Background: Previous studies have identified the presence of coronary baroreceptors in animal models. We set up a study to explore the presence of coronary baroreceptors in humans, which was performed with isolated, graded aortic root perfusion in patients during cardiopulmonary bypass.
Methods: With ethical approval 12 patients with normal coronary arteries, aged 58-75 (mean 69) years undergoing mitral valve surgery were recruited to the study with informed consent. Those with aortic valve incompetence, coronary, or peripheral artery disease and diabetes mellitus were excluded. They were randomized to have their coronary perfusion pressure set low at 50 mmHg for 90 seconds and then adjusted high to 80 mmHg for 90 seconds (group L-H) or the reverse sequence (group H-L). Average arterial pressure and approximately constant systemic flow over 30-second periods were used to calculate vascular resistance (SVR). The first six experiments followed initiation of cardiopulmonary bypass and aortic clamping but before the delivery of cold blood cardioplegia; the blood temperature for these experiments was kept at 32 degrees C. The remaining six were conducted prior to removal of the aortic cross clamp at 37 degrees C. Coronary sinus blood samples were analyzed to exclude myocardial ischemia.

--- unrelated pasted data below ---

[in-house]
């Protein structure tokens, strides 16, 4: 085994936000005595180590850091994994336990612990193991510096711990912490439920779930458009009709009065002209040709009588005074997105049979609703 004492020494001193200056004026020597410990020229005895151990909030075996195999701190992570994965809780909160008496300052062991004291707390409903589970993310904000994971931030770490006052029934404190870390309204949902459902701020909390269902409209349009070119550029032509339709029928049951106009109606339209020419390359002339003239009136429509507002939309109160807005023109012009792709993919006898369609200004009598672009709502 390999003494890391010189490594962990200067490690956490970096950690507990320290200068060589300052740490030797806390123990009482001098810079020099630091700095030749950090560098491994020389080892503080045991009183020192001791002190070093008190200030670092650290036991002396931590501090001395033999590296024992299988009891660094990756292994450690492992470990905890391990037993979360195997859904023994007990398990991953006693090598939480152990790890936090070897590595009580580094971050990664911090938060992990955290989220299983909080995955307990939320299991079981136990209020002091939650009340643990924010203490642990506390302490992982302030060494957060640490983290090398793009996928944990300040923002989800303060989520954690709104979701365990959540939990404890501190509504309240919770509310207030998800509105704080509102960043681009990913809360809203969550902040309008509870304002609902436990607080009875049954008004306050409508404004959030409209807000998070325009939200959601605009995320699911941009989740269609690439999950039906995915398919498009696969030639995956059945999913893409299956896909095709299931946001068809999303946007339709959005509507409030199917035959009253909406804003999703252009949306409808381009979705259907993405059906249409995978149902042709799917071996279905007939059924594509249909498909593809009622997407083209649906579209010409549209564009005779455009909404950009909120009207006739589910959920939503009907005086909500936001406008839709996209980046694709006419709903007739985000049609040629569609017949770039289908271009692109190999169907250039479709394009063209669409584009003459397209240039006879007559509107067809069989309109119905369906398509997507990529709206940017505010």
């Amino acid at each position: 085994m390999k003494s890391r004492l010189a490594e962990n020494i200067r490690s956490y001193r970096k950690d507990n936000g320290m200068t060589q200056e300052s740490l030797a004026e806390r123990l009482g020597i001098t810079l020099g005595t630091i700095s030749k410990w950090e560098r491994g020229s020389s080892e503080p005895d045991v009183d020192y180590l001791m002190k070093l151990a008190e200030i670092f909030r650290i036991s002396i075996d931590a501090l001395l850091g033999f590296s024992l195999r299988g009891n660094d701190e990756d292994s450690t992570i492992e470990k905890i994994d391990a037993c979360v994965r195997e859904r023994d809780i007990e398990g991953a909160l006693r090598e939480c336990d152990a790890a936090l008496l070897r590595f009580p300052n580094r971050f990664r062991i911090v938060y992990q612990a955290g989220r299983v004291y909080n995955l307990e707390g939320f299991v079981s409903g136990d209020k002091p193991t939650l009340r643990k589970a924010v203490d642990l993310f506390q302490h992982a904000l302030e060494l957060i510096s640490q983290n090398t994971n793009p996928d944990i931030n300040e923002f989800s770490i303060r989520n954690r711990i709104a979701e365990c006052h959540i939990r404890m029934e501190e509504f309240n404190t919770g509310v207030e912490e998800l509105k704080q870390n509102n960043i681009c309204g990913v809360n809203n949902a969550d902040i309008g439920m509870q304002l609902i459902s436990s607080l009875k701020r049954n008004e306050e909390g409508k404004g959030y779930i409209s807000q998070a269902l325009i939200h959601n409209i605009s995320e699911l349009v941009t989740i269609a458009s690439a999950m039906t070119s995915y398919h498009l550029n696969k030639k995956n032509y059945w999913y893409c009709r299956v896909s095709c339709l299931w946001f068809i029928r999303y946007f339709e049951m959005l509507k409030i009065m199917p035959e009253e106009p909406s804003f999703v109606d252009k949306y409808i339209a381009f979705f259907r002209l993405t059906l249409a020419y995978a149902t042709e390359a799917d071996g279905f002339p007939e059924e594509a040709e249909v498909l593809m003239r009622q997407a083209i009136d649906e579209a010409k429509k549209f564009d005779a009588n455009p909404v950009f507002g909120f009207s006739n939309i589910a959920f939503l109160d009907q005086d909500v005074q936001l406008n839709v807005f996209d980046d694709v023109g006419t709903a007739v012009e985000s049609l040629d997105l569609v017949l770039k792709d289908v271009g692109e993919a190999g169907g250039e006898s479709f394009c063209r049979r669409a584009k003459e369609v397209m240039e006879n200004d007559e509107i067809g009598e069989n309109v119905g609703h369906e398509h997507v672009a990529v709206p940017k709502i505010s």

Results: Coronary sinus blood samples showed insignificant variation in oxygen saturation, lactate, and troponin T. Three patients were excluded because of unstable blood pressure. In the (L-H) group SVR reduced in 4 of 4 remaining patients (mean -9.4%, range -3.9 to -19.6%). In the (H-L) group SVR increased in three patients (mean +2.0%, range 1.1 to 3.7%) but decreased in two (-8.9% and -15.8%).
Conclusion: These preliminary results, although not statistically different, suggest the presence of coronary baroreceptors in humans. The reflex vascular responses are similar to those previously reported in animal models.